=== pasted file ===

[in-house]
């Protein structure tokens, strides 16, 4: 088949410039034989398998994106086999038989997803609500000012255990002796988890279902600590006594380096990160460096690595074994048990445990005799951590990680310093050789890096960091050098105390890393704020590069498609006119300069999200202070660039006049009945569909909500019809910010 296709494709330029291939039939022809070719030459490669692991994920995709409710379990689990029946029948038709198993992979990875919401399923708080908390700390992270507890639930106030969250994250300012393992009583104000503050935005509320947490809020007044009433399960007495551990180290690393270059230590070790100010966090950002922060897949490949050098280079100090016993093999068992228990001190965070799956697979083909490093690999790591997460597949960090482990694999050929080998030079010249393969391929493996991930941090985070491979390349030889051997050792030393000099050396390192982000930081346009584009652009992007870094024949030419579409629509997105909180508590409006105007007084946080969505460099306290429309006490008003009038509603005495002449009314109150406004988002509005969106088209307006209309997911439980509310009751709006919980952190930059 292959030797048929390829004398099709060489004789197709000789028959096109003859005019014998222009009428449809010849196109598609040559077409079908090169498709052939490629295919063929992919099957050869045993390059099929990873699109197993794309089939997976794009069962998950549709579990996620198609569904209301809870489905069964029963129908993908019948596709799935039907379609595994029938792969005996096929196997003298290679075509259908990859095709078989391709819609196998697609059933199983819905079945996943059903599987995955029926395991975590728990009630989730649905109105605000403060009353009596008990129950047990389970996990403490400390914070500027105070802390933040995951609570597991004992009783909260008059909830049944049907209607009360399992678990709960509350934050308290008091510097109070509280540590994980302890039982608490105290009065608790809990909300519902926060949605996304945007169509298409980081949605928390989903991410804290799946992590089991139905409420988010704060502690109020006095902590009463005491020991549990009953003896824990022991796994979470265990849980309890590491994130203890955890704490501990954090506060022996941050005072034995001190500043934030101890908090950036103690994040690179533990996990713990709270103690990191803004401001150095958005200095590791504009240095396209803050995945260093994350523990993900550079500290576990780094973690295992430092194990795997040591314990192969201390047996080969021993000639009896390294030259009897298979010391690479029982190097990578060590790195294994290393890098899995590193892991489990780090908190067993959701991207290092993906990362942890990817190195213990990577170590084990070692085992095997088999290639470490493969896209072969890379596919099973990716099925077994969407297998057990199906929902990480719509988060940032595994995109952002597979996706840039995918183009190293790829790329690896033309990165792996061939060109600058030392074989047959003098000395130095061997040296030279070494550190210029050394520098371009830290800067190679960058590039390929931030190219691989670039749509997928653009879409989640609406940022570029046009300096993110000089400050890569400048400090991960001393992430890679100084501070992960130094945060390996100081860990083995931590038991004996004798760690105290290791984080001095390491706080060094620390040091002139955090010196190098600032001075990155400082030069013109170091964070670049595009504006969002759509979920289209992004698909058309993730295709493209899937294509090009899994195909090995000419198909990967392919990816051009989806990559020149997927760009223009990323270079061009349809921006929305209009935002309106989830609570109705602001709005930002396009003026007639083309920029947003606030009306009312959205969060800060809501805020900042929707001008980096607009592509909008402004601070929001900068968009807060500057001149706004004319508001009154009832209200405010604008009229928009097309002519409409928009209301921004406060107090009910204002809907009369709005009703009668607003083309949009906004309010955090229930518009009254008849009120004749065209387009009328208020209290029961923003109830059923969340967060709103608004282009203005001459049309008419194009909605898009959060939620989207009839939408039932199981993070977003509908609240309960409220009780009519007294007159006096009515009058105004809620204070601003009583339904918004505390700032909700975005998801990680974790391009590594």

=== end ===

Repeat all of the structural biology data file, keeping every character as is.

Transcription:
[in-house]
């Protein structure tokens, strides 16, 4: 088949410039034989398998994106086999038989997803609500000012255990002796988890279902600590006594380096990160460096690595074994048990445990005799951590990680310093050789890096960091050098105390890393704020590069498609006119300069999200202070660039006049009945569909909500019809910010 296709494709330029291939039939022809070719030459490669692991994920995709409710379990689990029946029948038709198993992979990875919401399923708080908390700390992270507890639930106030969250994250300012393992009583104000503050935005509320947490809020007044009433399960007495551990180290690393270059230590070790100010966090950002922060897949490949050098280079100090016993093999068992228990001190965070799956697979083909490093690999790591997460597949960090482990694999050929080998030079010249393969391929493996991930941090985070491979390349030889051997050792030393000099050396390192982000930081346009584009652009992007870094024949030419579409629509997105909180508590409006105007007084946080969505460099306290429309006490008003009038509603005495002449009314109150406004988002509005969106088209307006209309997911439980509310009751709006919980952190930059 292959030797048929390829004398099709060489004789197709000789028959096109003859005019014998222009009428449809010849196109598609040559077409079908090169498709052939490629295919063929992919099957050869045993390059099929990873699109197993794309089939997976794009069962998950549709579990996620198609569904209301809870489905069964029963129908993908019948596709799935039907379609595994029938792969005996096929196997003298290679075509259908990859095709078989391709819609196998697609059933199983819905079945996943059903599987995955029926395991975590728990009630989730649905109105605000403060009353009596008990129950047990389970996990403490400390914070500027105070802390933040995951609570597991004992009783909260008059909830049944049907209607009360399992678990709960509350934050308290008091510097109070509280540590994980302890039982608490105290009065608790809990909300519902926060949605996304945007169509298409980081949605928390989903991410804290799946992590089991139905409420988010704060502690109020006095902590009463005491020991549990009953003896824990022991796994979470265990849980309890590491994130203890955890704490501990954090506060022996941050005072034995001190500043934030101890908090950036103690994040690179533990996990713990709270103690990191803004401001150095958005200095590791504009240095396209803050995945260093994350523990993900550079500290576990780094973690295992430092194990795997040591314990192969201390047996080969021993000639009896390294030259009897298979010391690479029982190097990578060590790195294994290393890098899995590193892991489990780090908190067993959701991207290092993906990362942890990817190195213990990577170590084990070692085992095997088999290639470490493969896209072969890379596919099973990716099925077994969407297998057990199906929902990480719509988060940032595994995109952002597979996706840039995918183009190293790829790329690896033309990165792996061939060109600058030392074989047959003098000395130095061997040296030279070494550190210029050394520098371009830290800067190679960058590039390929931030190219691989670039749509997928653009879409989640609406940022570029046009300096993110000089400050890569400048400090991960001393992430890679100084501070992960130094945060390996100081860990083995931590038991004996004798760690105290290791984080001095390491706080060094620390040091002139955090010196190098600032001075990155400082030069013109170091964070670049595009504006969002759509979920289209992004698909058309993730295709493209899937294509090009899994195909090995000419198909990967392919990816051009989806990559020149997927760009223009990323270079061009349809921006929305209009935002309106989830609570109705602001709005930002396009003026007639083309920029947003606030009306009312959205969060800060809501805020900042929707001008980096607009592509909008402004601070929001900068968009807060500057001149706004004319508001009154009832209200405010604008009229928009097309002519409409928009209301921004406060107090009910204002809907009369709005009703009668607003083309949009906004309010955090229930518009009254008849009120004749065209387009009328208020209290029961923003109830059923969340967060709103608004282009203005001459049309008419194009909605898009959060939620989207009839939408039932199981993070977003509908609240309960409220009780009519007294007159006096009515009058105004809620204070601003009583339904918004505390700032909700975005998801990680974790391009590594």